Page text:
Pachysandra is a low-growing ground cover that develops a carpet of waxy green leaves within about three years after planting. Pachysandra is a low-maintenance evergreen that will beautify the landscape all year round, and is especially beneficial because it will grow in very dense shade, as long as the soil has good drainage. Pachysandra is easy to propagate from stem cuttings in late spring, or by division in early spring or fall.
Propagating Pachysandra by Stem Cutting
Cut several sturdy 3- to 6-inch stems from a healthy pachysandra with sharp pruning shears. Make sure each stem has at least two leaves.
Fill a planting container with a mixture of equal parts potting soil and perlite or vermiculite. Be sure to choose a planting container with good drainage from the bottom.
Dip the cut end of the cuttings in rooting hormone, and plant them with the leaves above the soil, tamping the soil down around the cutting. Try not to brush off too much of the rooting hormone as you plant the cutting. You can plant several cuttings in the same pot, but leave about 2 inches between each one so the leaves don't touch.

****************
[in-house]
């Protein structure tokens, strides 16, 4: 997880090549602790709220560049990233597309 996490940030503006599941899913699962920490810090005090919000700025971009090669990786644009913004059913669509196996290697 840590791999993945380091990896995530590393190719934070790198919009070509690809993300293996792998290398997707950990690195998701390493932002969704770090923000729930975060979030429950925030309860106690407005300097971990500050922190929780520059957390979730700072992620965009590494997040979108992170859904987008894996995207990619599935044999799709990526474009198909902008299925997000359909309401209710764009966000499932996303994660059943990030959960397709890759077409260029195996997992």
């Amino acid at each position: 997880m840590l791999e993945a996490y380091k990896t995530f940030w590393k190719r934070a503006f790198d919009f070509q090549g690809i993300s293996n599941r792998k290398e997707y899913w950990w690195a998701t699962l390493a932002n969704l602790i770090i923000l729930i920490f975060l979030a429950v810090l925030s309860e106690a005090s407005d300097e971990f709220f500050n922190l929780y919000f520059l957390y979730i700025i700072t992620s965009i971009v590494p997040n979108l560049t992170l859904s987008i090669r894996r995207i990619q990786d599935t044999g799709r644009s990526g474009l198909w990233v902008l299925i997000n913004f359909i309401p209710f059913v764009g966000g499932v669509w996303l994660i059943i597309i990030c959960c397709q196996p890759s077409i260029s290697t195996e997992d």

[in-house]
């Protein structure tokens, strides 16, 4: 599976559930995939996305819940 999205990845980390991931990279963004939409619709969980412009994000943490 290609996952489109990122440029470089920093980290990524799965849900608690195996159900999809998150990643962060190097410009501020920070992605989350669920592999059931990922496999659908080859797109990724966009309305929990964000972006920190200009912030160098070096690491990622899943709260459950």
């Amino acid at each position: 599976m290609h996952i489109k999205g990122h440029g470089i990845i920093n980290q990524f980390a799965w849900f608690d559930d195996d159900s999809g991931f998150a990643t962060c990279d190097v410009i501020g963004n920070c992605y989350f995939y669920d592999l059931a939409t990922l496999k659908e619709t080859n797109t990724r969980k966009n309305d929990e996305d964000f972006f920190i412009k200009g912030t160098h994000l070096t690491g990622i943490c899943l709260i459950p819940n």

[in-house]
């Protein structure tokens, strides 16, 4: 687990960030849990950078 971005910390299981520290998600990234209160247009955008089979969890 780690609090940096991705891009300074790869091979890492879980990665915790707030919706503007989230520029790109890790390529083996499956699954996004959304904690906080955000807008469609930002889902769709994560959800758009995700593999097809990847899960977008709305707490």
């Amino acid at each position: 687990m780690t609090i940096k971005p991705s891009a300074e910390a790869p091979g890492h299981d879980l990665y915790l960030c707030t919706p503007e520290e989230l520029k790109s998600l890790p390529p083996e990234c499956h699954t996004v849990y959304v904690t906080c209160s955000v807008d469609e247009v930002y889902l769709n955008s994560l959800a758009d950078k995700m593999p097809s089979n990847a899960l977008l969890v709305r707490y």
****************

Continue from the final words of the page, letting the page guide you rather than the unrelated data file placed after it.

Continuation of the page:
Cover the planting container with clear plastic, but don't let the plastic come in contact with the stem cuttings. If necessary, put some stakes in the soil to keep the plastic above the soil.
Put the container where it will be in sunlight, but don't put it in direct sunlight, which will be too hot. In about two months, you should be able to see tiny white roots through the drainage hole in the bottom of the container. At that time, the pachysandra cuttings will be ready to plant outdoors.
Propagating Pachysandra by Division
Prepare planting sites before you divide pachysandra. Remove weeds, and dig a hole for each division. Add a scoop of compost to the bottom of each hole. Once pachysandra is divided, it should be planted as possible so the roots won't dry out. If you can't plant the divisions immediately, put them in the shade and cover them with a damp cloth.
Locate a clump on the outer edge of am established pachysandra plant. Slide a sharp shovel about 3 inches under the clump to divide the roots.
Lift the clump with the shovel. If the clump is large, use your hands to divide it into smaller clumps. Trim off any dead or damaged areas.
Plant the pachysandra divisions in the prepared location. Keep them well watered for two weeks, and then they should be rooted and can be treated as established pachysandra.